I am always amazed that people pay, what often equates to a lot of money for them, and the end product is slightly off. I think that my favourite menu mistake was in Ho Chi Minh City in Vietnam when a restaurant in the expat district, which you think would be able to find an English expat to proof read the menu, advertised deep fried poodle on their menu. I know that it was in Vietnam, and therefore perfectly possible, but I assure you it was a mistake. I will leave it to you to work out what it should have been.
After food it was time to go and meet the staff for a few beers at the bar. When I got there Eve and Chai were already there and they explained that the rest were getting the food and coming to the bar so I ordered a beer, and the girls something blue, and we chatted while waiting for the others to arrive with food.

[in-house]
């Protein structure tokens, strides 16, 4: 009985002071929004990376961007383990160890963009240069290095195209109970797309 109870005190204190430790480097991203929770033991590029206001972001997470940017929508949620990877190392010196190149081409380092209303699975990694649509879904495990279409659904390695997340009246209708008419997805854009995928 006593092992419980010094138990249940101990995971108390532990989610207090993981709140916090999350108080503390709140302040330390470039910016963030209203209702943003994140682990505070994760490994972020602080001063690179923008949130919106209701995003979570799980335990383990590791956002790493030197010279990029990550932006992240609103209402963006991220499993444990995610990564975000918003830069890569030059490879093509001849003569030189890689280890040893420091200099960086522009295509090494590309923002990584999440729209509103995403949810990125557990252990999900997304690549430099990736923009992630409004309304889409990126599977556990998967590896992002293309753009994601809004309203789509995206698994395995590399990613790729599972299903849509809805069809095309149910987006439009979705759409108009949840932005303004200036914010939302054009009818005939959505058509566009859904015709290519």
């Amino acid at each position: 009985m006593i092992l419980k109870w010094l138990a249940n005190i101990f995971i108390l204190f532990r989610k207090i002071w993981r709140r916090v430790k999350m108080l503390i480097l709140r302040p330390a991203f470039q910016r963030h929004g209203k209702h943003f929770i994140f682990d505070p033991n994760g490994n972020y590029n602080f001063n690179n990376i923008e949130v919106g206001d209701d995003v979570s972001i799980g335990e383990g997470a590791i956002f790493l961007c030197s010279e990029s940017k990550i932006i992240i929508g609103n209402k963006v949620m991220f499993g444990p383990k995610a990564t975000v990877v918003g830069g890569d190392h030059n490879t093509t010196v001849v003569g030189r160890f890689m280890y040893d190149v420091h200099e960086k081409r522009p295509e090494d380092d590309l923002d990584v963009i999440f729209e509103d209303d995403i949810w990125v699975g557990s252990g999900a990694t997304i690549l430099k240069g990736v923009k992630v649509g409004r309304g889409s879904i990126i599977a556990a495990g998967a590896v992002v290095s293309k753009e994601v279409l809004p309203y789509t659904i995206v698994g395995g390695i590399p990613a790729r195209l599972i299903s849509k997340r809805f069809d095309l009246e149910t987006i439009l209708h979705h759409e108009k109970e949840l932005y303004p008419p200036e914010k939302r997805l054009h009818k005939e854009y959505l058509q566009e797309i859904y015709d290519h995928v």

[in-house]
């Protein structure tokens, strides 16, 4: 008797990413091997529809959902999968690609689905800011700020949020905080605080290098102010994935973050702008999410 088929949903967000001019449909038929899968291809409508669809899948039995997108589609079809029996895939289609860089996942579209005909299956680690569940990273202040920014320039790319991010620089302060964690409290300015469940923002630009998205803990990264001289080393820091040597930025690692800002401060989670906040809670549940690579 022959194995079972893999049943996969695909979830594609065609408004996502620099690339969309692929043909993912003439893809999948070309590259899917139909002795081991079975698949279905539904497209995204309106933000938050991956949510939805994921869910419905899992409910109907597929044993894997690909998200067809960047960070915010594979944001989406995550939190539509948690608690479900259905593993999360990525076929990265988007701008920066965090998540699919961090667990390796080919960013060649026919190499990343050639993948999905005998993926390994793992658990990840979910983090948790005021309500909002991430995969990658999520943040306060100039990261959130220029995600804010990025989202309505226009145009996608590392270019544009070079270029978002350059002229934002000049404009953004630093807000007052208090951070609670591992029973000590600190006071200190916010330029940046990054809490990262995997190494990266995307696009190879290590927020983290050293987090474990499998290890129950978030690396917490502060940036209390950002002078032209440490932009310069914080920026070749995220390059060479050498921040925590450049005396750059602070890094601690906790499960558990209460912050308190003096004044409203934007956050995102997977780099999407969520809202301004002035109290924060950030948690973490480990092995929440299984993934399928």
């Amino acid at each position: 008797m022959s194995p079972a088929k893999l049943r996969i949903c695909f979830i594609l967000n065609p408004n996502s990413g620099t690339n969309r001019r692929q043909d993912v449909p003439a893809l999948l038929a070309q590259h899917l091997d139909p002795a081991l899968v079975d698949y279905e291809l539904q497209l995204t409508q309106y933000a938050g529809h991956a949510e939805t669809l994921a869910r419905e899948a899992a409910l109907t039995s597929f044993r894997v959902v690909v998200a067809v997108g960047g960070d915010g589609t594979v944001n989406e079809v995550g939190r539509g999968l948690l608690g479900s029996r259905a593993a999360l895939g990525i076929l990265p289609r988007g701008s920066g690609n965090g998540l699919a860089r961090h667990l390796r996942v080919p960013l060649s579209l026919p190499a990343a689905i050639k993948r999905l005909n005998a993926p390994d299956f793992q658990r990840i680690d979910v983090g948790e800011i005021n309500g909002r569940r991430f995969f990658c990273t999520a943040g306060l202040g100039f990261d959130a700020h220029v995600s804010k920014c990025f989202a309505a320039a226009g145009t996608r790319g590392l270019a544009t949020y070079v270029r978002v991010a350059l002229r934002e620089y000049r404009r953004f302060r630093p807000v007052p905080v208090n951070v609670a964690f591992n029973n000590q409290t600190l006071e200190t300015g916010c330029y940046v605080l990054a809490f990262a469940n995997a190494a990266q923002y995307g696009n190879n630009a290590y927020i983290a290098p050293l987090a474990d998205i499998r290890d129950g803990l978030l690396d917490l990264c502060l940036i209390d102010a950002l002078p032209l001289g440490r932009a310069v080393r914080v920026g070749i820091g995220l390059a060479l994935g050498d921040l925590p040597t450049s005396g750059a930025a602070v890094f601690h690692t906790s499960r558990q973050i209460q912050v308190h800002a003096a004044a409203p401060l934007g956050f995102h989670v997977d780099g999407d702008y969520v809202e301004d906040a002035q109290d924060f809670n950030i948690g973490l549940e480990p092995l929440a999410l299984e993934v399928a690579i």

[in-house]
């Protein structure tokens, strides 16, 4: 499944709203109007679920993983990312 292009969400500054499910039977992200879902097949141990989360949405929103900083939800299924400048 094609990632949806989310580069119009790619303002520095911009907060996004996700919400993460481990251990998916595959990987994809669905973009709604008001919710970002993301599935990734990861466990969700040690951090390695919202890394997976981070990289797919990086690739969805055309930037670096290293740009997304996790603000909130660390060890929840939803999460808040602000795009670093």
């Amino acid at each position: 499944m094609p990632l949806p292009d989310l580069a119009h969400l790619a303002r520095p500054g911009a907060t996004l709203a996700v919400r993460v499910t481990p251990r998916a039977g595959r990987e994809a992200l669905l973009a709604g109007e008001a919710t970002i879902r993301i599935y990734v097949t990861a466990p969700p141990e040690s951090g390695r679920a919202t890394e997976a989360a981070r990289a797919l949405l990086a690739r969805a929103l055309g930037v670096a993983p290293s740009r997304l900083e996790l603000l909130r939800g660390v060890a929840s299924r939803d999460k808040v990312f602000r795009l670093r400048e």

Five minutes later the rest of the staff trooped in with a mountain of food and we took over a corner of the bar. Everybody organized themselves on cushions on the floor while the food was put out.
Once arranged the boss pulled out a bottle of Chivas Regal and the bar owner brought across glasses, ice and soda.
Despite the obvious language barriers we had a great night:
At 2am the staff were still going strong but I had a 9am puke boat, sorry I meant speed boat, to catch back to the mainland and so headed back home. One of the staff gave me a lift home before heading back to the bar to carry on drinking.
I have no idea what time they eventually wrapped it up but when I went down to the beach to grab some toast before heading for the boat all of the staff seemed to have made it into work.